Research Notes (500 – 1,500 words)
Research notes are intended to inform the wider research community about work in progress. These allow graduate students who are beginning their research to receive feedback and invite discussion on their research questions, theory, methodology, and/or initial findings.
Research Papers (2,500 – 6,000 words)
Research papers offer graduate students in the final stages of a research project the opportunity to disseminate their primary findings. Articles should include an abstract of 200 words.
Critical Reviews of literature on a topic related to human welfare (2,500 – 5,000 words)
Critical reviews are intended to provide a summative answer to a question, issue, or research topic related to human welfare. Authors should include an abstract of 200 words.
Commentaries and media reviews (600 – 1,000 words)
Commentaries and media reviews offer graduate students the opportunity to discuss current events, movies, books, music, or any other media piece that is related to human welfare.
Email your submission by 6 February 2015 to be eligible for the fifth volume (May 2015): firstname.lastname@example.org
Find out more
Would you like to learn more about Human Welfare? See our website for more details about submissions or to find previous issues. If you have any questions do not hesitate to email the editorial board!
Graduate seminar creating a forum for students spanning multiple disciplines to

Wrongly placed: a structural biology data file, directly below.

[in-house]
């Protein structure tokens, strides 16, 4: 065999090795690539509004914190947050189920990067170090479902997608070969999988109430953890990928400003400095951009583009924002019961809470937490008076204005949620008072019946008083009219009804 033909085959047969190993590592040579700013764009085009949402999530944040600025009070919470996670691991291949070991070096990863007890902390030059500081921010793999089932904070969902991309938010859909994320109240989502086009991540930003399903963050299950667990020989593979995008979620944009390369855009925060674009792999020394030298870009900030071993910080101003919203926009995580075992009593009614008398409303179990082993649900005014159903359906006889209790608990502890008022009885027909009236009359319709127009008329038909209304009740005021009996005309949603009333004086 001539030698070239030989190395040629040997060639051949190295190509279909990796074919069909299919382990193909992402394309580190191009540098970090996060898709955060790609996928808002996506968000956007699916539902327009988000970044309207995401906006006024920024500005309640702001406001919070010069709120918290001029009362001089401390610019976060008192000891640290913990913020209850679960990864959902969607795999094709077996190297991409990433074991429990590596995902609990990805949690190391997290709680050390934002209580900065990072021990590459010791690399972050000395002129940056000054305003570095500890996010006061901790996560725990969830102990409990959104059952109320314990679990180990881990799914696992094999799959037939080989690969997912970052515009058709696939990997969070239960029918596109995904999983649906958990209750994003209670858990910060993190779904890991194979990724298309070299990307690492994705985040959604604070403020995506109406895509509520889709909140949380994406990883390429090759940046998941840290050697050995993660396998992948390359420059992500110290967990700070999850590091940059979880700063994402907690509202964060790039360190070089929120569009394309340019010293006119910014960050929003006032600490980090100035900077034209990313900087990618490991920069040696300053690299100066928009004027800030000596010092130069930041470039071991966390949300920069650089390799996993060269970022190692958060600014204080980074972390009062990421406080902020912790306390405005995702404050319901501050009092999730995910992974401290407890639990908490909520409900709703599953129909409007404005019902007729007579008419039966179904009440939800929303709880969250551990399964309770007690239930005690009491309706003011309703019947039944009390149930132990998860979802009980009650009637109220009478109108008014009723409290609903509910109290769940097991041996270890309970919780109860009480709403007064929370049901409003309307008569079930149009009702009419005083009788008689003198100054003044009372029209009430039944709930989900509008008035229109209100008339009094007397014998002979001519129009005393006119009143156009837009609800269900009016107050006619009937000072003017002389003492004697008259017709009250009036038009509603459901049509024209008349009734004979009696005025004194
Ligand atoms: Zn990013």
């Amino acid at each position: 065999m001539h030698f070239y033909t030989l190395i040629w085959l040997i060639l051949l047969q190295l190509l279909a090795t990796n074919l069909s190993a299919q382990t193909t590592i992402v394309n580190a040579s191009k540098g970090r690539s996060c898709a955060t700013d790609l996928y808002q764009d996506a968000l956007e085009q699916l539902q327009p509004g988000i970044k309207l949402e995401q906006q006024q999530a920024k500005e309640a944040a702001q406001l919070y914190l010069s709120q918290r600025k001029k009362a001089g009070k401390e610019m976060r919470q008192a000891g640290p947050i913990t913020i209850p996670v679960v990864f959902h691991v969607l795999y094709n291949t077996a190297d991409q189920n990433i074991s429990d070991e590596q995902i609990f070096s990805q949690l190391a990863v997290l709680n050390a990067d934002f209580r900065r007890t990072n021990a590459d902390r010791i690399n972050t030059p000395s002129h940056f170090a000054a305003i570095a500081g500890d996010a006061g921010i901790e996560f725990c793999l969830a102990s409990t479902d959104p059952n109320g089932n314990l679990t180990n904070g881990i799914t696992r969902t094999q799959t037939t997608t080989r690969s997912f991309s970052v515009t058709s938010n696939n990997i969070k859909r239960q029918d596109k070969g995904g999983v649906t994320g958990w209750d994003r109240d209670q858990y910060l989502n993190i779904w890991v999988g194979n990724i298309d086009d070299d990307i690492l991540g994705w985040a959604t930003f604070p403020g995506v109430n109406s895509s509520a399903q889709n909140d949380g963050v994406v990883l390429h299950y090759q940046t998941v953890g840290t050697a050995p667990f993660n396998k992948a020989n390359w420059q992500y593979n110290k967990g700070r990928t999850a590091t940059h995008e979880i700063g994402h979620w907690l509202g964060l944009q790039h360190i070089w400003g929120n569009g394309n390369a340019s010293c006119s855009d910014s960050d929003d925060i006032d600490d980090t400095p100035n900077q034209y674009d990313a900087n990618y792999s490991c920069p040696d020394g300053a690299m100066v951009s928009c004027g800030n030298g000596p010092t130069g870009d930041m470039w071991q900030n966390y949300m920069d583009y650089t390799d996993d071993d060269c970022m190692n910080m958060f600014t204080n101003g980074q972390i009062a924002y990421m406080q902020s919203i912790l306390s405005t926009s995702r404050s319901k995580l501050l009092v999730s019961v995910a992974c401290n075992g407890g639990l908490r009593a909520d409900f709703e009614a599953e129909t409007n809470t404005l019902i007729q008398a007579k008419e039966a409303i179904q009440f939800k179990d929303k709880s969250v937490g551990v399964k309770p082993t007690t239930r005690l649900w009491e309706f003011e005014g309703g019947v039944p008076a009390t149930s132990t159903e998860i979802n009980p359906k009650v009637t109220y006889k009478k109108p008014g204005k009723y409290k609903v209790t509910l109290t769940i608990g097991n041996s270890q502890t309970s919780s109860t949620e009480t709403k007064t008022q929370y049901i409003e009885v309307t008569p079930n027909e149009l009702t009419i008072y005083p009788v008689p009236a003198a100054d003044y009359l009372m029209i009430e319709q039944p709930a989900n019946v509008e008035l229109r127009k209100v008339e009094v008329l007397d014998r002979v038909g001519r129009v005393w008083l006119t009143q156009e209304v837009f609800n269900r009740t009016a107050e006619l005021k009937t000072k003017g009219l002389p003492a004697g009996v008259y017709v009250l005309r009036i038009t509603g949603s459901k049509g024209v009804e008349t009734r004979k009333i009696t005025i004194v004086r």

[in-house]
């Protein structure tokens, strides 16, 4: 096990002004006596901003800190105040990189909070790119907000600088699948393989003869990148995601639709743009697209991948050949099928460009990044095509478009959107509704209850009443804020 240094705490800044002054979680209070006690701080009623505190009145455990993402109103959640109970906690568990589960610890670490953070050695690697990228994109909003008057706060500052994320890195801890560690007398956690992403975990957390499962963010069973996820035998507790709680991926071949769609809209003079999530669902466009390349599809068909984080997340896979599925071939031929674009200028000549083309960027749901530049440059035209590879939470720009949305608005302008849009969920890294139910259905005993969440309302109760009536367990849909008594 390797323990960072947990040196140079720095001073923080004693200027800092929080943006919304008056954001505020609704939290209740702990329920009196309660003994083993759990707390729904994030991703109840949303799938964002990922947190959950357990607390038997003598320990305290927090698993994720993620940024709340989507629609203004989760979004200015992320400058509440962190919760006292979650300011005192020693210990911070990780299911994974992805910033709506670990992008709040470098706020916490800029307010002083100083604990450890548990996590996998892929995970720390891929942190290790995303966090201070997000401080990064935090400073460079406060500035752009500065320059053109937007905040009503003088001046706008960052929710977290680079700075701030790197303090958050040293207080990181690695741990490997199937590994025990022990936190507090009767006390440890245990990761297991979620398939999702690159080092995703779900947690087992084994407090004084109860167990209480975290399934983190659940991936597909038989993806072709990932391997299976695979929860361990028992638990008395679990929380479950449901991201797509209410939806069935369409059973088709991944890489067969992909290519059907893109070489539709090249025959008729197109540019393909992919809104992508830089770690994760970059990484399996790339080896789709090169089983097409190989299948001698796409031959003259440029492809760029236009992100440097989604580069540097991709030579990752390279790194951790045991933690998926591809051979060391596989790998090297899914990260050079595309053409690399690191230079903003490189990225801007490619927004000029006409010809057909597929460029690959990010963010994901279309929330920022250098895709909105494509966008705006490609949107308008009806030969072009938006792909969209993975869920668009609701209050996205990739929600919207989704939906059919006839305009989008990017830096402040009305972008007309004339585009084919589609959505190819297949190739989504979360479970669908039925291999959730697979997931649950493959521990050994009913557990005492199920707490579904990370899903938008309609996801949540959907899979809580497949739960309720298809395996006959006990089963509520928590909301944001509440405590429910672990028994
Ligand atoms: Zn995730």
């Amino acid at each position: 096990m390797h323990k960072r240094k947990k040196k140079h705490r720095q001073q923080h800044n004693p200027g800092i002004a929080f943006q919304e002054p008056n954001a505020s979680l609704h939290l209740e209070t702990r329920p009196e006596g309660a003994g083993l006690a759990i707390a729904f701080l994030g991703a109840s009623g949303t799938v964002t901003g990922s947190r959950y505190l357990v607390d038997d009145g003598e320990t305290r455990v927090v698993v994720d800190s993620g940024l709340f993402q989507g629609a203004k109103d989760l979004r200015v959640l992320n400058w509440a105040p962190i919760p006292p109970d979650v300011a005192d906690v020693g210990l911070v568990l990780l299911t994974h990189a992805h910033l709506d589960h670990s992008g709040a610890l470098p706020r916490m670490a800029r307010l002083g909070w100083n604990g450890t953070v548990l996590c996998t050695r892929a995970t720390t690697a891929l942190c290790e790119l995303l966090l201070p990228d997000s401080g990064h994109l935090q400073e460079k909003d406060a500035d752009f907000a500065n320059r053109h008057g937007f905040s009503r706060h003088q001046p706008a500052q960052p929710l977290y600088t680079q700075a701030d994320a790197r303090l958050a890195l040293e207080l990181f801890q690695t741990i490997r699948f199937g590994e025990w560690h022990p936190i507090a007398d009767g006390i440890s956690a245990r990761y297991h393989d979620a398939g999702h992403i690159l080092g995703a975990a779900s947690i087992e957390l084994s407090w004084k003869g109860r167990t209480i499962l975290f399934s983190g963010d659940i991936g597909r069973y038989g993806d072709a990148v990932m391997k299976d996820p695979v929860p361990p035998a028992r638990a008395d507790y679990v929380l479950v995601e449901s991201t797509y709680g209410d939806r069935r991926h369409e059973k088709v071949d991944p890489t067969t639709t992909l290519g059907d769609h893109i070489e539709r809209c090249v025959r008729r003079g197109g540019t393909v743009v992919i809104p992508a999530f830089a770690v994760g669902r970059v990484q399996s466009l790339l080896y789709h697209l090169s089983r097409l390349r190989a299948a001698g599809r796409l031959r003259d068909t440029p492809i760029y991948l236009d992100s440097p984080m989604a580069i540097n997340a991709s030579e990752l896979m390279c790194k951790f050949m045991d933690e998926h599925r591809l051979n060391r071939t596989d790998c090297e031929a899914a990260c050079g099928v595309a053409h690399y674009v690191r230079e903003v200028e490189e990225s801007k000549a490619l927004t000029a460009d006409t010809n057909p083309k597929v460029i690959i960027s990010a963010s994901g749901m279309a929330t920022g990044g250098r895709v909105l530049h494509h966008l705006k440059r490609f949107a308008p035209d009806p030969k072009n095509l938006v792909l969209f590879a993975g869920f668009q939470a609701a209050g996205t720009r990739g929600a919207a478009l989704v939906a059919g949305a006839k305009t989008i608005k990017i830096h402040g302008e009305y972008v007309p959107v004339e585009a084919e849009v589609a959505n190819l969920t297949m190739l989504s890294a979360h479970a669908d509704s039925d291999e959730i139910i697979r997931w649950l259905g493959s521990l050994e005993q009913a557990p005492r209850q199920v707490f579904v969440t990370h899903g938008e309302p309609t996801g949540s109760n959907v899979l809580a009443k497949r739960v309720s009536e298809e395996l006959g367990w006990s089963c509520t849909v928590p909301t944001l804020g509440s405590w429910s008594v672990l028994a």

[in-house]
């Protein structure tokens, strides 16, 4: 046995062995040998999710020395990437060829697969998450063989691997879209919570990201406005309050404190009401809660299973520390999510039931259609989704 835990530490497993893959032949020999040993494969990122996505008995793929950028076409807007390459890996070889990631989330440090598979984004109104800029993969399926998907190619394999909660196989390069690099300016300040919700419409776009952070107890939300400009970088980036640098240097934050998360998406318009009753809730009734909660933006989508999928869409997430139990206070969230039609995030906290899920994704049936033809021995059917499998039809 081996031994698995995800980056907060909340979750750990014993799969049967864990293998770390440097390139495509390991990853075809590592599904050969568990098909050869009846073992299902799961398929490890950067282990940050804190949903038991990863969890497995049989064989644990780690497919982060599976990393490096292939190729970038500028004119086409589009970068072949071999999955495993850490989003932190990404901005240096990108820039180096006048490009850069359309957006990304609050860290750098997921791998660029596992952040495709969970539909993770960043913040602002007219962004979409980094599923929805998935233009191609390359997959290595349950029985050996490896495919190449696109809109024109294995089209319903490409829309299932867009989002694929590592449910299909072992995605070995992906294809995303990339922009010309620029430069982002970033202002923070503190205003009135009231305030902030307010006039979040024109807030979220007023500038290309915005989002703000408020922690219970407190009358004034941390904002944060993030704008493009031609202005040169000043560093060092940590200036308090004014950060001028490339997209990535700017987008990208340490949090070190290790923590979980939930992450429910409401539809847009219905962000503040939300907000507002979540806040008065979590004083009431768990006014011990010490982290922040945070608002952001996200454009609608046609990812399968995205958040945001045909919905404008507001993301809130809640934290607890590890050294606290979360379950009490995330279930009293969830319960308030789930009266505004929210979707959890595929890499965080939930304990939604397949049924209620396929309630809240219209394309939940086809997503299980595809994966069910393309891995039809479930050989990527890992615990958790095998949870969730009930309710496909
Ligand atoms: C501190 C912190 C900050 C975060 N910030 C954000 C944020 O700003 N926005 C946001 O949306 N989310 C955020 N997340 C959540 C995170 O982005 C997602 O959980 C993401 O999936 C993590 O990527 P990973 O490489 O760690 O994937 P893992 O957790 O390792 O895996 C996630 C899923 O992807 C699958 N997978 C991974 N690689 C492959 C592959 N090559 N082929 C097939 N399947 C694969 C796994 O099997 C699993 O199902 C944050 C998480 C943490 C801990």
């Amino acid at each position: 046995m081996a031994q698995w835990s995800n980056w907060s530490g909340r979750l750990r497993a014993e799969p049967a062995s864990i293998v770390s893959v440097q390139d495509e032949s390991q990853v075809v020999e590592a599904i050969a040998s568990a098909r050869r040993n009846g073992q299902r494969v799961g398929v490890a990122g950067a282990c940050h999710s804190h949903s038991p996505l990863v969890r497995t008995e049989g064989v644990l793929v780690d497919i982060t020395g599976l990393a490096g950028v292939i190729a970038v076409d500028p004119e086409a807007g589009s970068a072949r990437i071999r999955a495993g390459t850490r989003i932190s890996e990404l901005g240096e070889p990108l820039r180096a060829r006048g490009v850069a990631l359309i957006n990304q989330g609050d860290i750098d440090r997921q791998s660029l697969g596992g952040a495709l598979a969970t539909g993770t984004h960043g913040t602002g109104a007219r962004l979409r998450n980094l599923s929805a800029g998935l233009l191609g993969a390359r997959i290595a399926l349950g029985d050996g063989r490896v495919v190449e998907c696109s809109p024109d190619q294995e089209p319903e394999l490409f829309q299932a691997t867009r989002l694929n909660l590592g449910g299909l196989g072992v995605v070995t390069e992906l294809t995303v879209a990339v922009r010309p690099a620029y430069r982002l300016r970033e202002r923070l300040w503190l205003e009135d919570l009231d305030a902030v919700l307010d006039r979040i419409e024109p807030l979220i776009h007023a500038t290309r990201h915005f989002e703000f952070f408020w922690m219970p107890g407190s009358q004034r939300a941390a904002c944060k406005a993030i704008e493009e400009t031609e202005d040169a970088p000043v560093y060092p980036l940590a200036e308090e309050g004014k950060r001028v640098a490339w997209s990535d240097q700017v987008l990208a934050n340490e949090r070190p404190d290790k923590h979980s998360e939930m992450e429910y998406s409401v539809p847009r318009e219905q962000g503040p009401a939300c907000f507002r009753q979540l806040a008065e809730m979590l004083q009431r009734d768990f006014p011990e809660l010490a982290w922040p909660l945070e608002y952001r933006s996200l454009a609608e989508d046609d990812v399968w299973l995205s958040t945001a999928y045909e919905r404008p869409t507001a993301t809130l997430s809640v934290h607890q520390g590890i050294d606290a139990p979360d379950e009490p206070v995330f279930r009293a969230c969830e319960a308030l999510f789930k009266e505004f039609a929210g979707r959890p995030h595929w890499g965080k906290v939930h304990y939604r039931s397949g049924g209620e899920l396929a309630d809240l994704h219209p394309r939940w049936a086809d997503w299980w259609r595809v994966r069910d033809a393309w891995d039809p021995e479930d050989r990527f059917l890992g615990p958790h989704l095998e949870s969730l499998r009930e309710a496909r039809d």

learn about national trends increasing need for interdisciplinary and transdisciplinary readiness in research careers as well as translations between research and real world application,
focus on tools and strategies to increase one's capacities and readiness for inter/transdisciplinary research oriented careers,
engage collaboratively with peers from other disciplines in these aims, and
hone your interdisciplinary career roadmaps for graduate training and beyond.
Context & Purpose:
Worldwide, social, environmental, and health systems are struggling to respond effectively to chronic and emerging threats to health and well-being, deepening disparities, rapidly changing environments, pressing fiscal constraints, and an multi-level array of factors that transfer risk and resilience across lifespans, generations, and populations. Meeting such interlocking challenges requires development of educational architecture that fosters cross-disciplinary understanding of complex underlying determinants, the ability to translate that knowledge into effective, high impact, and sustainable action, and capacity for interprofessional effectiveness in the emergent models of science, practice, policy, and politics.